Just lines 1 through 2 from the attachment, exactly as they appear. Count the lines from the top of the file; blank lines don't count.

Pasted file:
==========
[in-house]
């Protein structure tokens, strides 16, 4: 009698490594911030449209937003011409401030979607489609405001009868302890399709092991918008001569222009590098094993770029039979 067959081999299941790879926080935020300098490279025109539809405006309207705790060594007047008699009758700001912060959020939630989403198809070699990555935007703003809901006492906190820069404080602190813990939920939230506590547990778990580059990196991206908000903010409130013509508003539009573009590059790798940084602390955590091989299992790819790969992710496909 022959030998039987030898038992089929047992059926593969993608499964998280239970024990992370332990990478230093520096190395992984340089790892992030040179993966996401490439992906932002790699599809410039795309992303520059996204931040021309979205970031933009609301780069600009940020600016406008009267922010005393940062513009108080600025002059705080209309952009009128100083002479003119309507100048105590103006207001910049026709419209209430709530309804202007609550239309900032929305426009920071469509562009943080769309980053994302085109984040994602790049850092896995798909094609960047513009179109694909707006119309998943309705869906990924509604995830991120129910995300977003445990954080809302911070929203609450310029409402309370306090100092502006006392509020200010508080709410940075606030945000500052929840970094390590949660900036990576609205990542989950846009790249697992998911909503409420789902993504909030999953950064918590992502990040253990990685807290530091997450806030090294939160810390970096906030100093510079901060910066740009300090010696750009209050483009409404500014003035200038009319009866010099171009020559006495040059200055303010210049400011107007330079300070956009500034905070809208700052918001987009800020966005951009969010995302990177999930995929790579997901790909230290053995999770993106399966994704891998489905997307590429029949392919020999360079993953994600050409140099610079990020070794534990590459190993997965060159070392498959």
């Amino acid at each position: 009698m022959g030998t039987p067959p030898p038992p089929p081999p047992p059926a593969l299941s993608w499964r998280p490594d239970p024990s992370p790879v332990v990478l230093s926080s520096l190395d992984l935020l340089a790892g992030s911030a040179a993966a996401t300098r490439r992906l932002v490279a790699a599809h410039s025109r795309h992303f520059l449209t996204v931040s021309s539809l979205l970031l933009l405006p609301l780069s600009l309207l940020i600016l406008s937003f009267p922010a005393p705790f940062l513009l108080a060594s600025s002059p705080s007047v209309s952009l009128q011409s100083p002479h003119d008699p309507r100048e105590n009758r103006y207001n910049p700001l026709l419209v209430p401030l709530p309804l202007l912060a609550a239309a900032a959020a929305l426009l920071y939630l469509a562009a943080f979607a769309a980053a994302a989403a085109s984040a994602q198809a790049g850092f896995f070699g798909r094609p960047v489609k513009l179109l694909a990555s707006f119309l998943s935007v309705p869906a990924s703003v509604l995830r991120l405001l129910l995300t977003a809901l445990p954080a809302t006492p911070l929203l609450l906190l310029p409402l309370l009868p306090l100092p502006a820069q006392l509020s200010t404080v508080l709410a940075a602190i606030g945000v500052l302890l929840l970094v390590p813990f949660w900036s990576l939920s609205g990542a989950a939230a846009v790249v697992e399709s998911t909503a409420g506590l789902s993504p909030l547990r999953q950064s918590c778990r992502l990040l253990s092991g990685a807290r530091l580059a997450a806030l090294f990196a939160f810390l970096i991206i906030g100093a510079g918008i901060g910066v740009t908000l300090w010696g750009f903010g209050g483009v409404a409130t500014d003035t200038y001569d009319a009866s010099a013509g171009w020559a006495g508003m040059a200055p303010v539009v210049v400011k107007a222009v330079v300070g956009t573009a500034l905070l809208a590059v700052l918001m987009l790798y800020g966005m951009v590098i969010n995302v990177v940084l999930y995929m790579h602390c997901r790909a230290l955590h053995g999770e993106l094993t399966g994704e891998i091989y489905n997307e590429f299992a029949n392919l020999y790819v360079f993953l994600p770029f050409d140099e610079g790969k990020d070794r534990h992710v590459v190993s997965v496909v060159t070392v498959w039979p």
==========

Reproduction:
[in-house]
């Protein structure tokens, strides 16, 4: 009698490594911030449209937003011409401030979607489609405001009868302890399709092991918008001569222009590098094993770029039979 067959081999299941790879926080935020300098490279025109539809405006309207705790060594007047008699009758700001912060959020939630989403198809070699990555935007703003809901006492906190820069404080602190813990939920939230506590547990778990580059990196991206908000903010409130013509508003539009573009590059790798940084602390955590091989299992790819790969992710496909 022959030998039987030898038992089929047992059926593969993608499964998280239970024990992370332990990478230093520096190395992984340089790892992030040179993966996401490439992906932002790699599809410039795309992303520059996204931040021309979205970031933009609301780069600009940020600016406008009267922010005393940062513009108080600025002059705080209309952009009128100083002479003119309507100048105590103006207001910049026709419209209430709530309804202007609550239309900032929305426009920071469509562009943080769309980053994302085109984040994602790049850092896995798909094609960047513009179109694909707006119309998943309705869906990924509604995830991120129910995300977003445990954080809302911070929203609450310029409402309370306090100092502006006392509020200010508080709410940075606030945000500052929840970094390590949660900036990576609205990542989950846009790249697992998911909503409420789902993504909030999953950064918590992502990040253990990685807290530091997450806030090294939160810390970096906030100093510079901060910066740009300090010696750009209050483009409404500014003035200038009319009866010099171009020559006495040059200055303010210049400011107007330079300070956009500034905070809208700052918001987009800020966005951009969010995302990177999930995929790579997901790909230290053995999770993106399966994704891998489905997307590429029949392919020999360079993953994600050409140099610079990020070794534990590459190993997965060159070392498959």